What steps would someone take if they felt there was a problem?

Unrelated to these questions, I had a terrible time with a stop once. I didn't want to submit to the test on the road so they took me to a place with a machine. They said I didn't breath correctly (uh) and then gave me a gigantic bruise drawing blood. It ended up being under the limit. Thanks, county.

In the middle time I just had a pub defender basically try to talk me into pleading guilty because I'd have to pay $1000 to get the bloodwork done if not. This took months because the lab was backed up, as I assume it is all of the time. I waited and was fine. The system really craps on people who can't afford to fight it.


First of all, I'm so sorry to hear you wound up with a gigantic bruise. Second, our investigation zeroed in on the tests administered at the station, not the roadside one.

Roadside tests, which rely on fuel cell technology, are widely acknowledged to be pretty finicky. All sorts of things can trigger a false positive, including burping or breath mints. That's part of the reason why in most states they are not admissible in court.

We decided to focus on the tests at the station, partially because those were marketed as being reliable to the third decimal place. We found out that was not true.



is there a better alternative to this seemingly outdated technology?


Blood tests are the gold standard, but they have their own risks. Sometimes, police officers end up injuring motorists trying to reach a vein. But the biggest issue with them is that they require a warrant.



Is it hard to overthrow a conviction where a driver fails a field sobriety test and when they do a blood test, it shows positive for marijuana that was used hours before the traffic stop?


That's definitely a question for a lawyer. Marijuana is a hot issue right now in DUI enforcement -- there's a gold-rush mentality among makers trying to develop a reliable roadside screening method for it, but so far, the options out there generate LOTS of false positives. -Stacy


With legalization of Marijuana in Canada, law officers are looking for ways to catch intoxicated smokers behind the wheel. Is there any future where a breathalyzer type of test is possible to catch Marijuana users?


That future is now. Manufacturers are already rolling out tests to detect drivers who are under the influence of marijuana. So far, when analyzed some of those machines have registered some false positives. A test in Canada found that poppy seed bagels threw off the tests.



I've heard for a long time that you should refuse all tests, take the alternative (usually arrest) and fight it in court.

What are your thoughts/advice on this approach?


It's an approach that has its own set of risks. Lawyers have advised drivers to do exactly what you are describing, but all 50 states punish drivers who refuse to take the test--some very harshly.


If I were to be breath tested what should I look for to identify if a test is being performed incorrectly?


In most states, you get a printout of your test results. This is the results page for Matt Mottor, the driver we wrote about in our story:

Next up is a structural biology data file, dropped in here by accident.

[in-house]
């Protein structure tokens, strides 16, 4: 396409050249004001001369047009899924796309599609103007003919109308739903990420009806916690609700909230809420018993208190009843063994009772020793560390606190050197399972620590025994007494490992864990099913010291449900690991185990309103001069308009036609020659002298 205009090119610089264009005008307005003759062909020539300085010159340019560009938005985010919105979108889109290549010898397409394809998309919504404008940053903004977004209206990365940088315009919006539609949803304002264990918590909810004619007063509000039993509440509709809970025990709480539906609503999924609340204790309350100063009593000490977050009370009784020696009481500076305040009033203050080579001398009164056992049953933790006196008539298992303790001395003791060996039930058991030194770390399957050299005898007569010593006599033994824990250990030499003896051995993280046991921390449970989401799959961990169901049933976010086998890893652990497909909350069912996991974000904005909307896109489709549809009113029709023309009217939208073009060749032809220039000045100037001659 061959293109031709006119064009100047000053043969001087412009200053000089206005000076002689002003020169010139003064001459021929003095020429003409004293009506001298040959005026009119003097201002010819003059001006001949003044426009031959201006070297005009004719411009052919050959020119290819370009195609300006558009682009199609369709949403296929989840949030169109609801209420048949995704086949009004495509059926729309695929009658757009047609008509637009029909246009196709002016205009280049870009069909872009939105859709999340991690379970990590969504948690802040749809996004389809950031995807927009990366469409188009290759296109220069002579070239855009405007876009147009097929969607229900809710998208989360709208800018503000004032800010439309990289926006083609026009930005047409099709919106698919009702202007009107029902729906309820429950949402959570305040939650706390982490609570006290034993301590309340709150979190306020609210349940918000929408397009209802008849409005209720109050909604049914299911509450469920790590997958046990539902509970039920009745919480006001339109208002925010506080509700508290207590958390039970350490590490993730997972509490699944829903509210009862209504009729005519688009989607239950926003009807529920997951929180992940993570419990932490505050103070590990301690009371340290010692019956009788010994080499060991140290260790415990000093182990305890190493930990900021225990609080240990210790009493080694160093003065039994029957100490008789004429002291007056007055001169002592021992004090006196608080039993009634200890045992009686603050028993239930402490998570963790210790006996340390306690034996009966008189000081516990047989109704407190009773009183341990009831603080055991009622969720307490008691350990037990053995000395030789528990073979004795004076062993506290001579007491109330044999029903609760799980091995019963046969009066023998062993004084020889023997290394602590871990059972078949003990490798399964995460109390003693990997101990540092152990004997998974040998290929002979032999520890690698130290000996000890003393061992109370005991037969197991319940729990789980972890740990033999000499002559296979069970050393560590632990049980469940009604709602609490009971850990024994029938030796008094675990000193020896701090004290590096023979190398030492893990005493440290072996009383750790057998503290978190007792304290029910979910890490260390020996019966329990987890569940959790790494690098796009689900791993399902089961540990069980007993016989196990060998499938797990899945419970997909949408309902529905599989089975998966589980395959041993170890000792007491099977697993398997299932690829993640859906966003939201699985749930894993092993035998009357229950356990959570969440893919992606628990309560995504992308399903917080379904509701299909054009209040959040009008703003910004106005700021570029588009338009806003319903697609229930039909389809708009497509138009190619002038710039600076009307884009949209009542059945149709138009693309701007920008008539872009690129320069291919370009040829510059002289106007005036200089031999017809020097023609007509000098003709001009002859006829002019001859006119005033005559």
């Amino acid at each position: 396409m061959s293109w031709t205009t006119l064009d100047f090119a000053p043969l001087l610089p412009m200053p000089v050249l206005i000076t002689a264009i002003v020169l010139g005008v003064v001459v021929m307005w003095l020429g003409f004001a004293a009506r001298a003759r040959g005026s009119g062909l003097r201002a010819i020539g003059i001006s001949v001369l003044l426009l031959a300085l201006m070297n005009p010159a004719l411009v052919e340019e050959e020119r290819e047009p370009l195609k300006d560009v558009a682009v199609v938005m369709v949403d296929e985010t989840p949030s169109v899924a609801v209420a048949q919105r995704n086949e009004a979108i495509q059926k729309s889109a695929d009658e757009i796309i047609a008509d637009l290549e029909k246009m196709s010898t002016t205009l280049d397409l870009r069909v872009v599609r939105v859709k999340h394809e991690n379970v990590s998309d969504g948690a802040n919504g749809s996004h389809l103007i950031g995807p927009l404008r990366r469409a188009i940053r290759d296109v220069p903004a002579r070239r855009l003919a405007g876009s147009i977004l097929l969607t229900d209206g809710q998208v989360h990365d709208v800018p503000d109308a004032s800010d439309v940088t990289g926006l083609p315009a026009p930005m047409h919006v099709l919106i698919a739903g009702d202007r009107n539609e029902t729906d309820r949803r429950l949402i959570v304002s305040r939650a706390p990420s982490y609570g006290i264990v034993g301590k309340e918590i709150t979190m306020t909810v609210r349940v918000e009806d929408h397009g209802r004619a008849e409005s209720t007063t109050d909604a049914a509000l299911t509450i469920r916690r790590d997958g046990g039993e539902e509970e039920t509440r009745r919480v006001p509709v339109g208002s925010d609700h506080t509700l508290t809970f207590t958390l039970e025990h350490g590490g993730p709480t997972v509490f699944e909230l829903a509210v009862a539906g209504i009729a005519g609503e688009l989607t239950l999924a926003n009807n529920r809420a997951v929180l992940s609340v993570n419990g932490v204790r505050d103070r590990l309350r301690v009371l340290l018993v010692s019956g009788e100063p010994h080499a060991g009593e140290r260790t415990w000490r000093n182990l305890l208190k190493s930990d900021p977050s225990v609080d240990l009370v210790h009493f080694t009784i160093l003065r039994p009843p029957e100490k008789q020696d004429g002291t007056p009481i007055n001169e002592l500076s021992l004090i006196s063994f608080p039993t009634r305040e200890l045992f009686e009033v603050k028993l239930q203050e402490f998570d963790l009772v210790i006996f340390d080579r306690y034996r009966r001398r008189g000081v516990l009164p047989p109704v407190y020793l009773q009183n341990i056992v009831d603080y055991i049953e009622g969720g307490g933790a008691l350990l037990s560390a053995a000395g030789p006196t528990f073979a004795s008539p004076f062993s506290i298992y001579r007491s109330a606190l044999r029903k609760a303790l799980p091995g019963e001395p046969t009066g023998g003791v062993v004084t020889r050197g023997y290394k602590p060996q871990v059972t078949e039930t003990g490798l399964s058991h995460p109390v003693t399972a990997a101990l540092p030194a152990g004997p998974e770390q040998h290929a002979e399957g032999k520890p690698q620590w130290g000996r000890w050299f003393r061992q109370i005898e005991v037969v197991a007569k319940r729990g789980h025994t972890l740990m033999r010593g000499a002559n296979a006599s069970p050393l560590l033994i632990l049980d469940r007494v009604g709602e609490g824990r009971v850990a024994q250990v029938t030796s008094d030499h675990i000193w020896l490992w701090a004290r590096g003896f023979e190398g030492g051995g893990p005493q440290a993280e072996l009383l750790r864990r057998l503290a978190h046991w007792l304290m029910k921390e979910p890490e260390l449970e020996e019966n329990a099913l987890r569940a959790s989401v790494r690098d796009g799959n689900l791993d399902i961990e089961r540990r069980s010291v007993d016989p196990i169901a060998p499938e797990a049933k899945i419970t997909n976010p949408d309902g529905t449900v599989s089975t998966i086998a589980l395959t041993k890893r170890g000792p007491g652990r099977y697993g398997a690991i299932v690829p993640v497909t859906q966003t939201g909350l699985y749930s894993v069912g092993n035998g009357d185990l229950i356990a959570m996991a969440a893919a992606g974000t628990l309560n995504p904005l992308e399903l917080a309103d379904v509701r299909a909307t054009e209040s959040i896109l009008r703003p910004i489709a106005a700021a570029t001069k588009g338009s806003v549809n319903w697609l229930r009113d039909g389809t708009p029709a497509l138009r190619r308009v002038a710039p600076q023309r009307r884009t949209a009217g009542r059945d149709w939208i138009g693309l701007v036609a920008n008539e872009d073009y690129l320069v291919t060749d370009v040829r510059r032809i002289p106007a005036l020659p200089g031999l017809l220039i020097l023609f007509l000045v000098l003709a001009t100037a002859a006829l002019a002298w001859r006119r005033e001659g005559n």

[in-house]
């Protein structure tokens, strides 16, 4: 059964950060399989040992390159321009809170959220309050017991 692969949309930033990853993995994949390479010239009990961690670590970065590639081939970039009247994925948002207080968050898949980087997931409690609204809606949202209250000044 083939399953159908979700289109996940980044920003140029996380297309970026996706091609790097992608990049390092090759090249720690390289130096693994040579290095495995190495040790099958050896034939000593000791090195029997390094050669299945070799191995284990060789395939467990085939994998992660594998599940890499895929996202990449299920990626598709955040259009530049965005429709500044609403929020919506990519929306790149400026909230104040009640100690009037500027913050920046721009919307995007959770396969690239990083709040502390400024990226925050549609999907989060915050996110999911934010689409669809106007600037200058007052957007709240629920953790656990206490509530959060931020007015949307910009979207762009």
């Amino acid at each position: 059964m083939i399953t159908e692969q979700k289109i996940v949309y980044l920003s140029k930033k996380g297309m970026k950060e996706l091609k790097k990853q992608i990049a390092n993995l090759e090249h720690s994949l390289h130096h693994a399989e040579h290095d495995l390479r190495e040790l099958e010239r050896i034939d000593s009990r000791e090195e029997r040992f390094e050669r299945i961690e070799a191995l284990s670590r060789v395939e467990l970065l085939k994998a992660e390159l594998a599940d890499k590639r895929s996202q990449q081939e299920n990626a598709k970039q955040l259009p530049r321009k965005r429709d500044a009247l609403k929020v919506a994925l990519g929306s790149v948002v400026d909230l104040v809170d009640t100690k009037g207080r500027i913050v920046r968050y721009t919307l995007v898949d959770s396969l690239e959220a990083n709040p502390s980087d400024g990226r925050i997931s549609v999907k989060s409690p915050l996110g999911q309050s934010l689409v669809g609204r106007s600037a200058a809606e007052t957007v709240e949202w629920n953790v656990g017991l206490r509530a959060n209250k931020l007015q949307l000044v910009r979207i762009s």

The results are kind of inscrutable to a lay person, but a knowledgeable lawyer or scientist in the field can go through the info and other records on the machine used -- like when it was last calibrated, its repair records, etc -- and look for irregularities. -Stacy


What made you investigate this matter?


We noticed some litigation in local courts across the country, and we wondered if it was a national issue. As we were investigating, the cases in Massachusetts and New Jersey started blowing up.


Through your reporting do you have an opinion on whether the standard .08 should be higher or lower?


Utah became the first state to knock down the standard to .05. And New York has been kicking around legislation to follow their lead. MADD, perhaps unsurprisingly, has mounted an aggressive citizen lobbying campaign to push states to lower the standard to .05.



Did you compare US situation to any other country? I'm finnish and here afaik the breathalyzers are considered reliable. Works great if the laws and usage is done right.


We focused our reporting on the United States, but many of the manufacturers distribute their machines--the same ones that we looked at--around the world.



Have there been any successful "cheats" found to beating the breath tester? E.g. the old classic sucking on pennies.


The manufacturers are on to you! The technologies have improved a LOT in the past decade, and get fooled less than they used used to by interfering substances and such. The tests are also hard to trick. The pennies thing is definitely a myth. -Stacy


What are states doing about marijuana?


Trying hard to figure it out! A bunch of manufacturers are trying to develop reliable roadside tests, but so far, they're really flaky. Enforcement right now relies heavily on cops to make the case that a driver is impaired.

The growing use of dashboard cameras and body cameras have helped there -- it's now easier for judges and juries to see the behavior and actions of a driver that a police officer says is intoxicated or high. -Stacy


How do you feel about you work potentially absolving someone that was committing a dreadful crime that could (or perhaps did) result in someone being severely injured or killed?


Our goal in this story was to expose the problems with the machines so that governments, police officers, lawyers and the general public would have more information.

We found that it was the problems with the machines, not our reporting, that has already led to potentially dangerous drivers getting back on the road. For example, when Massachusetts discovered flaws, their solution was to toss out tens of thousands of breath tests. With their tests, invalidated, repeat drunk drivers went free.

Here's some who are back on the road: A man who slammed his car into an 83-year-old woman outside a liquor store and then failed field sobriety tests. A man who was puking out the window and veering “all over the road.” And a third who had a suspended license and then blew at .32--a level of drunkenness that would leave most people unconscious or in a coma.




Do you have interest in looking at other test police and prosecutors use to convict innocent drivers such as the questionable accuracy of Horizontal Gaze Nystagmus test?


I sat in on a CLE class for lawyers were the field sobriety tests were discussed -- they range quite a lot in their reliability, and depend on a trained cop to do them correctly. It's an area lawyers often attack in defending DUI cases. -Stacy




Here's a way to find out: google.